Mean, Moody, Magnificent
Martin Scorsese’s The Irishman was on in cinemas in the UK and US in November and is now on Netflix internationally. So Tripwire set its editor-in-chief Joel Meadows and senior editor Andrew Colman the mammoth task of watching and reviewing all of his films. Third up is 1973’s Mean Streets, reviewed by Andrew Colman…
Director: Martin Scorsese
Stars: Harvey Keitel, Robert De Niro, Cesare Danova, Richard Romanus, Amy Robinson
Harvey Keitel piercingly glancing in the mirror in his pokey bedroom, and then we cut to the opening credits – the Ronettes blasting away on the soundtrack, juxtaposed with grainy home movie footage of Keitel’s lairy chums mugging for the camera, religious iconography, food, family, and above all the gaudy streets of early 70s New York. Three films in, and immersive, intoxicating Scorsese-ville is here. Filmmaking with gusto and edge, and of course Robert De Niro, an instant icon in the Brando mould. The arrow flies.
Although this was Robert De Niro’s breakthrough movie, it is Keitel who is the main protagonist here. He plays Charlie, a young yet conservative Italian New Yorker who is torn between helping De Niro’s loose cannon Johnny Boy and remaining loyal to his uncle Giovanni (Cesare Danova), a hardened neighbourhood Mafioso who commands heavyweight respect. Johnny Boy, who progressively becomes more and more unstable throughout the picture, develops a lethal feud with Michael (Richard Romanus) that eventually descends into violence. Charlie, meanwhile, is dating Johnny Boy’s cousin Theresa (Amy Robinson), a lady who is desperate to escape Little Italy due to being universally shunned for having epilepsy.
The film bristles with unspent energy, where even the most casual encounter can quickly flip into fistfights or worse. Scorsese’s portrayal of the young Italian New Yorkers who inhabit dive bars and staid restaurants is definitive and was hugely influential – the pace rarely slackens from the panoply of Little Italy parades, drunken melees, trash talking, old country deference and Catholic angst. Only occasionally, when Charlie and Theresa discuss their fractious relationship, either on the beach or in the bedroom, do we witness another side of this life, but it is perpetually underpinned by the menace, hostility and politics that persistently encroach. Charlie can barely let his guard down even during such intimate moments and can’t help but revert to type despite his affection for Theresa, and has no concern about being faithful. Both Keitel and Robinson are excellent in these sequences, which are almost a picaresque and skewed retread of Who’s That Knocking at My Door’s romantic solemnity.
What is perhaps most remarkable about Mean Streets is that despite its focus on a subculture’s hidebound and doomed soldiers and their world of casual violence, it is so kinetically uplifting. Even in the particularly brutal scene in which David Carradine’s drunk is shot repeatedly by an assailant looking to score points with the mob, the onlookers, including seen-it-all bar owner Tony (David Proval) nonchalantly accept it as just another episode, joking about how Carradine, despite being bullet-ridden, kept coming, zombie-like, at his attacker. Such gory, hyperreal moments seem to explode out of nothing in this movie, yet never undermine the film’s heart.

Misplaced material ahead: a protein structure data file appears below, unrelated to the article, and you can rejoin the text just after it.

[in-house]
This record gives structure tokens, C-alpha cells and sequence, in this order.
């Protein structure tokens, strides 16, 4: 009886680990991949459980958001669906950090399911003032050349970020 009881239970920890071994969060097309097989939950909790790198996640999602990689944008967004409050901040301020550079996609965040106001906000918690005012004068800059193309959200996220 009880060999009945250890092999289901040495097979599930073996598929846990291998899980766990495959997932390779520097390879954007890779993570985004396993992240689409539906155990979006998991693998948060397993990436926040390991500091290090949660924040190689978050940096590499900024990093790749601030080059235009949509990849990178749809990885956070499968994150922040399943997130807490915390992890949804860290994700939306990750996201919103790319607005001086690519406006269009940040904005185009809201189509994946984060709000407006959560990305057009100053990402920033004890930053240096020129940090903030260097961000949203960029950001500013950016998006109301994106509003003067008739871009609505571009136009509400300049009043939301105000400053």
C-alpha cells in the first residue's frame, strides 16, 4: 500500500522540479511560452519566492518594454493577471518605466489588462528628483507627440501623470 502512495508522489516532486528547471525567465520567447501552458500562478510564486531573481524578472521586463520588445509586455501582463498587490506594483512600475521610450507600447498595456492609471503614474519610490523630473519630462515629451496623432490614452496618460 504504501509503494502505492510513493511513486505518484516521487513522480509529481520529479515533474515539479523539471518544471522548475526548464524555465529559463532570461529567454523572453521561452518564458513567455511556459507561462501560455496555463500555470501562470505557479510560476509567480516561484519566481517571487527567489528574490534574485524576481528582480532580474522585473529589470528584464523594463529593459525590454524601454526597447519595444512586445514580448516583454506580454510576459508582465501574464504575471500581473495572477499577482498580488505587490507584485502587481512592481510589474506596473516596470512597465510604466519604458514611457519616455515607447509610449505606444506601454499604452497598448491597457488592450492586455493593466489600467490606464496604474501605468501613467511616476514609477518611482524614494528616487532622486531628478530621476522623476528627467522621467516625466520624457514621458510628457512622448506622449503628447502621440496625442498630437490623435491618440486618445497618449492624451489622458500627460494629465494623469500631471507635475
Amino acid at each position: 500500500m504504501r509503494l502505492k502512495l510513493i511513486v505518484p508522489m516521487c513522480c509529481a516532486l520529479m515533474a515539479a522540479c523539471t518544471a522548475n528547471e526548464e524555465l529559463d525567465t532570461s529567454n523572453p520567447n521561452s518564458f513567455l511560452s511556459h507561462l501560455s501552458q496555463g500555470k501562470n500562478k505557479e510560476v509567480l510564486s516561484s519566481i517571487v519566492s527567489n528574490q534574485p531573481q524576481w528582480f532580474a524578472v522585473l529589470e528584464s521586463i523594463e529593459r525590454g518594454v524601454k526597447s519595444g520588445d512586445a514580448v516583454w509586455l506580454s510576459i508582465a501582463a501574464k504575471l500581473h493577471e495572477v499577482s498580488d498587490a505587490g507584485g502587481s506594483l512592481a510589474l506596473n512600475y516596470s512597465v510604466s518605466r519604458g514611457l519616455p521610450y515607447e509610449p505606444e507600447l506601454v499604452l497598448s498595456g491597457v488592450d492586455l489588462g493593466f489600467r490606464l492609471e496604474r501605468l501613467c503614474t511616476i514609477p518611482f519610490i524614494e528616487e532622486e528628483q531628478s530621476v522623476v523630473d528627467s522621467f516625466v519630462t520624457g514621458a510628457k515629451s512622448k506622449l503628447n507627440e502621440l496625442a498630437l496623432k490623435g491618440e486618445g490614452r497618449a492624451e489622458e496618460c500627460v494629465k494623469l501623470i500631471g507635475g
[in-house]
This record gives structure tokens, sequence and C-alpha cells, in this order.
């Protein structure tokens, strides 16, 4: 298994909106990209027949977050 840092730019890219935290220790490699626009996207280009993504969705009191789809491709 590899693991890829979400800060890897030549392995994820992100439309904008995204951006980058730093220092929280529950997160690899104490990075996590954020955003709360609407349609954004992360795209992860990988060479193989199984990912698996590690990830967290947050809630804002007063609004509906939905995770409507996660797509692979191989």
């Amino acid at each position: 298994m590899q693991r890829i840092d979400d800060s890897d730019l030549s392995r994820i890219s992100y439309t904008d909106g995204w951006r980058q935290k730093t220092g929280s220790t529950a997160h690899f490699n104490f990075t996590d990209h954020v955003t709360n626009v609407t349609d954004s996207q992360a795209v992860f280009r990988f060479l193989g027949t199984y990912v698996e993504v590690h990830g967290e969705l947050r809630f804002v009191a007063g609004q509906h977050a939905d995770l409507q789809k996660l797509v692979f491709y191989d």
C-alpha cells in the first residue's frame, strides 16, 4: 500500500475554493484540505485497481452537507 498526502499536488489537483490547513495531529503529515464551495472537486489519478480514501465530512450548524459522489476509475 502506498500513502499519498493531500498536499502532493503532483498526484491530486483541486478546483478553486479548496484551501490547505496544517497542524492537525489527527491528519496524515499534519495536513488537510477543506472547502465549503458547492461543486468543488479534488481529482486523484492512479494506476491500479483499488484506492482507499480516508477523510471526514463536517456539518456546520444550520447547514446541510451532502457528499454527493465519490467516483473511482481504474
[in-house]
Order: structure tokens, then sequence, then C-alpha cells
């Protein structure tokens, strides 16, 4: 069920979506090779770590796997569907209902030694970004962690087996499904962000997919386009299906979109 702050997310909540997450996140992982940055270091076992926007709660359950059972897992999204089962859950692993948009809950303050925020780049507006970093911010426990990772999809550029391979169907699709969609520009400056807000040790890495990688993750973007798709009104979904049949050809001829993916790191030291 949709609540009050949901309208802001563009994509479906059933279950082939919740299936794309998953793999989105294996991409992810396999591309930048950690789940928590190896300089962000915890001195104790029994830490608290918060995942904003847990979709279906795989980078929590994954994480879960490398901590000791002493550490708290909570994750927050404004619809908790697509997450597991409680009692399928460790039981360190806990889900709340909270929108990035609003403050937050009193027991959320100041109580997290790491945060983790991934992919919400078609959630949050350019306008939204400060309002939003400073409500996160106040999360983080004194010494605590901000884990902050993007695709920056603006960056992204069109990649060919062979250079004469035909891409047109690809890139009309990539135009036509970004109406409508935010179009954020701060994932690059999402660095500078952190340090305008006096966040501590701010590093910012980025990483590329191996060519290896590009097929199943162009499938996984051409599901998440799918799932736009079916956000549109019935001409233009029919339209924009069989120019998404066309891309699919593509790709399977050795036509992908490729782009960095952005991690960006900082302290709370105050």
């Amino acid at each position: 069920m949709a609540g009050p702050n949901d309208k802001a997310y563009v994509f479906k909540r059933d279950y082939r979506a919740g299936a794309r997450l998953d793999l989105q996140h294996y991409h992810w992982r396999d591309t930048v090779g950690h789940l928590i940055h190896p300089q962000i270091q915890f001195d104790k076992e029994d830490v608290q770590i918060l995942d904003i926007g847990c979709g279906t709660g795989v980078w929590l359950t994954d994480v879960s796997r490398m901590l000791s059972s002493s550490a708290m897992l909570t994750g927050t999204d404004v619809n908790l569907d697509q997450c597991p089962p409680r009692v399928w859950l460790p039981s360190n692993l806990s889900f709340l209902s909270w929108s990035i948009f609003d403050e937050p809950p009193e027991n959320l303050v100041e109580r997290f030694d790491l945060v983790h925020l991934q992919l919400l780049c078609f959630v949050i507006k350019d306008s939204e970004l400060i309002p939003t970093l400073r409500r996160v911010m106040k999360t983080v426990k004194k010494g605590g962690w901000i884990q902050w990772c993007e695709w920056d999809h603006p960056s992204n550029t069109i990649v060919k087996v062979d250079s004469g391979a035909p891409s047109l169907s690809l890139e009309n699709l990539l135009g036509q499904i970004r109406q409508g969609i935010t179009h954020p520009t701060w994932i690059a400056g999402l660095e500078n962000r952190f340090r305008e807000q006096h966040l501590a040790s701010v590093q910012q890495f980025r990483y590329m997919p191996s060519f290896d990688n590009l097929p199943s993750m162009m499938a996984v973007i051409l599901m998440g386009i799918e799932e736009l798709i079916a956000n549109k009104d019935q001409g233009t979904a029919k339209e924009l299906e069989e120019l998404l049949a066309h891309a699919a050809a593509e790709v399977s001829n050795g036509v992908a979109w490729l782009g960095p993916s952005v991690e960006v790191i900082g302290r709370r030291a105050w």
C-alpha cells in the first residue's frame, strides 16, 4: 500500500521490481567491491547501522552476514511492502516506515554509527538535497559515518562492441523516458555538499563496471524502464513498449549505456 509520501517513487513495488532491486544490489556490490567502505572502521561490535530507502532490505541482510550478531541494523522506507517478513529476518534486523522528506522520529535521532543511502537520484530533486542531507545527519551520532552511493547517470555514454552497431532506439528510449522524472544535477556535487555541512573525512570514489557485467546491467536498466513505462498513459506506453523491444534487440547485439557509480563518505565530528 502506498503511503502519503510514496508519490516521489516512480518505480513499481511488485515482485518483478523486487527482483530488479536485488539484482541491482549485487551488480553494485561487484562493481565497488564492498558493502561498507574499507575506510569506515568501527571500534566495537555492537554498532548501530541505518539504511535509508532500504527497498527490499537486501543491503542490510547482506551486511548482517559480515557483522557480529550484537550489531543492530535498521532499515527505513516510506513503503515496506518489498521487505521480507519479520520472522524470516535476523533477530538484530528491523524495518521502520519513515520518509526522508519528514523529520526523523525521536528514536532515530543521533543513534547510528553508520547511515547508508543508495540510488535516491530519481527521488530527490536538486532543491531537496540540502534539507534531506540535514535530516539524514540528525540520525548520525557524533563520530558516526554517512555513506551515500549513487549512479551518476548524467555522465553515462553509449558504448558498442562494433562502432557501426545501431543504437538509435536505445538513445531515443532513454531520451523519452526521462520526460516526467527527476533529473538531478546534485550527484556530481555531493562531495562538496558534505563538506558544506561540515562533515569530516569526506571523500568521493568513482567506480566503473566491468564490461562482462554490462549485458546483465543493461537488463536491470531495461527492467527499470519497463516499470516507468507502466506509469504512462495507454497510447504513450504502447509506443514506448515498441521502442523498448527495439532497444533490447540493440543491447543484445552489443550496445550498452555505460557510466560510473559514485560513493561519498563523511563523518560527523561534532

And at the film’s epicentre is De Niro’s Johnny Boy, a dervish of deranged psychosis and existential flakiness, whose general arrested behaviour tests Charlie at every turn. He symbolises the film’s disinterest in providing a message, his charming yet self-destructive attitude appealing and human, unlike the cold-hearted sociopaths he would undertake in later Scorsese projects. His devil may care demeanour is very rock ‘n’ roll, the streets he wanders hermetic yet beguiling – sauntering as he does across rooftops and fire escapes from building to building to avoid creditors, a regular Jack The Lad. Unlike his sharp-suited and immaculately coiffured cronies, he is unkempt and long-haired.
Essentially Mean Streets covers all the bases of the Italian New York demi monde with brio, authenticity and affection, with a mise en scene that Scorsese knew inside and out (both he and his mother have cameos). It never shies away from the rank unpleasantness, but is still respectful and never patronises, either in the pool hall or its portrait of senior mobster Giovanni, masterfully played in a subdued, lugubrious manner by Danova. Many commentators have asserted that it was the first movie to frame New York as naturalistically as it did, although I would say that William Friedkin’s French Connection from two years earlier was also very important in this regard. However where it trumps all predecessors is its detailing of experience, culture and mores, its rock and doo wop juke box providing the woozy dreamscape to New York’s gritty, disconnected backdrop. And Scorsese’s brilliant use of hand-held cameras and fidgety close-ups to denote loss of control became not just a signature of his canon but of many other filmmakers. Still a wonderfully entertaining and beguiling slice of early 70s Americana.
Here’s the film’s trailer